Campaign for liberation of 19 bishops and 18 priests arrested or kept from carrying out their ministry. Join the petition by writing to the National People's Congress and the Olympic Committee.
Rome (AsiaNews) -- AsiaNews, together with the Holy Spirit Study Centre of Hong Kong and various Christian communities and web-sites in Europe, has decided to publish a list of Chinese bishops and priests who have vanished under detention or have been locked up in labour and re-education camps, or are otherwise kept from carrying out their ministry. These ecclesiastics are all part of the so-called underground Church, made up of Catholics who refuse the government's minute and asphyxiating control over religious activity, preferring to practise their faith outside of official and registered structures. They do so not to challenge the government, but to demand religious freedom which, even if only in theory, is guaranteed by China's constitution, as well as to maintain fidelity to the Pope, a bond which Beijing wants to undermine.
Among those listed below are 6 bishops, of ages varying from 50 to 83, who have been arrested and have since disappeared into the hands of police. Those who have been in detention longest are two Boading bishops: Monsignor James Su Zhimin, ordinary, and Monsignor Francis An Shuxin, auxiliary, arrested in 1996 and 1997. Despite pressure exerted by various international figures, the government has always remained silent about them, leaving us to fear the worst.
A list of 13 other bishops follow: while not having been officially arrested, they are all under de facto house arrest. They are constantly kept under tight surveillance and cannot exercise their ministry in public or receive visits from the faithful and their priests. Most of them are around 80 years of age. Yet the government subjects them to continuous checks, indoctrination sessions, and attempts at brain-washing, without any concern for their age or illnesses. None of them has ever committed any crime: they are neither terrorists, nor guerrillas, nor extremists. Many of them, like Bishop Jia Zhiguo, are famous for their charity and generosity in caring, at their own expense, for hundreds of abandoned children. Their only "crime" is to have refused to register with the Patriotic Association, the organization set up by the government to control the Church which, as part of its agenda, still aims to establish a separate Church from the Pope.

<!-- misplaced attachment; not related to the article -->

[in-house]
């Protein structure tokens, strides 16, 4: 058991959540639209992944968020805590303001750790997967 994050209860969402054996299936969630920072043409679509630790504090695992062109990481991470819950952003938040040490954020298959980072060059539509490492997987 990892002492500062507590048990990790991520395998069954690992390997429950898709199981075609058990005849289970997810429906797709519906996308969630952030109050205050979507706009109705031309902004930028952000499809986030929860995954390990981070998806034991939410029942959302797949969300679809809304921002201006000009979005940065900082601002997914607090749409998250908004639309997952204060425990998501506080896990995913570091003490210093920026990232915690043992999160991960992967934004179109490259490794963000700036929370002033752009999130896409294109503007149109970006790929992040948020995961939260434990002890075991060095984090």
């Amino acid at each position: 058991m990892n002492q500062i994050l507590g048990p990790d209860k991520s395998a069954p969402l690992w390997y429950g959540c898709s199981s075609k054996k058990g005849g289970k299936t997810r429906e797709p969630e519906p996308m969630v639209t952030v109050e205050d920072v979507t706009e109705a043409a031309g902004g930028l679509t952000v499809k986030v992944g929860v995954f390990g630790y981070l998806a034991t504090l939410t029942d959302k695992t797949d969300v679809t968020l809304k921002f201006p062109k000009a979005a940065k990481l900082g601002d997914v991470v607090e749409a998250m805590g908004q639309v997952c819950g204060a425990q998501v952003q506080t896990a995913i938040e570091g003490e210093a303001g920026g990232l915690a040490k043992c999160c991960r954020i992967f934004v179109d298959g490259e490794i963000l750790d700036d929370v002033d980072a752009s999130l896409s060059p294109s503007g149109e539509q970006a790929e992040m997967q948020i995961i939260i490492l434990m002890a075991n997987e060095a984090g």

There is also a list of 18 priests, some who have disappeared under detention; others who have been condemned to 3 or more years of labour camp. They have been convicted of such things as evangelising; participating in an ordination mass; annointing the sick; leading a spiritual retreat. AsiaNews has not been able to obtain recent news on several of them, such as their whereabouts or the state of their health. It could even be that some of them have finished serving their sentence. But this does not mean that they are free: the silence and difficulties imposed by the Chinese government on these matters is such that we fear these lists are not exhaustive.
We have decided to publish these lists because we are approaching Easter, which is the celebration of Jesus Christ's victory over death. Just seeing this list and praying for these martyrs comforts us: they are suffering in places such as Hebei, Zhejiang, Fujian, Henan, where a remarkable religious renaissance is underway and more and more people are converting to Christianity. They are the sign that "the word of God," as Saint Paul said, "cannot be chained." At the same time, as Christians, we cannot but share -- at least in prayer and through communication --in their chains.
We decided to publish this today, to coincide with the opening of the National People's Congress since, in this period, there are many Chinese who try to reach NPC delegates in Tiananmen Square to hand petitions over to them, report injustices, request help. This list is our petition to the almost 3,000 delegates to the NPC, calling on them to free these bishops and priests, and to allow the people of China to enjoy full freedom of religioun.
For a China that is experiencing great economic success, as also for international investors, religious freedom seems to be an unimportant footnote. Instead it is the solid foundation on which China can build a balanced development that respects people and society. Today in China, people die in factories from exploitation, in mines from the lack of safety and in the fields from hunger and desperation. While foreign governments and entrepreneurs hail China as "the centre of gravity of the world's economy," society continues to be shaken by tensions between police and the unemployed, between politics and villages. Only a China where people are free to express their faith can find the way to affirm human dignity and social solidarity.
In 2008, Beijing will host the Olympic Games. Many people in the world would like to penalize China for violating human rights. For the moment, we prefer to send this list of bishops and priests to the National People's Congress and to the Olympic Committee to ask that the event be prepared also through the freeing of these martyrs of faith. What Games would they be if behind the brand new sports facilities there were jails with people unjustly imprisoned in them?
We ask all those who wish to adhere to this campaign to send a message, even just a brief one, along with the list published here, by e-mail or fax, to the following:
National People's Congress
International Olympic Committee
Beijing: President Qi Liu
Lausanne: President Jacques Rogge
Address: International Olympic Committe
Château de Vidy
1007 Lausanne, Switzerland
To the Embassy of the People's Republic of China in your country -- for readers in Italy, the address is:
Embassy of the People's Republic of China in Italy
Via Bruxelles, 56
00198 Rome RM
Tel: +39-06-841-3458Fax +39-06-8535-2891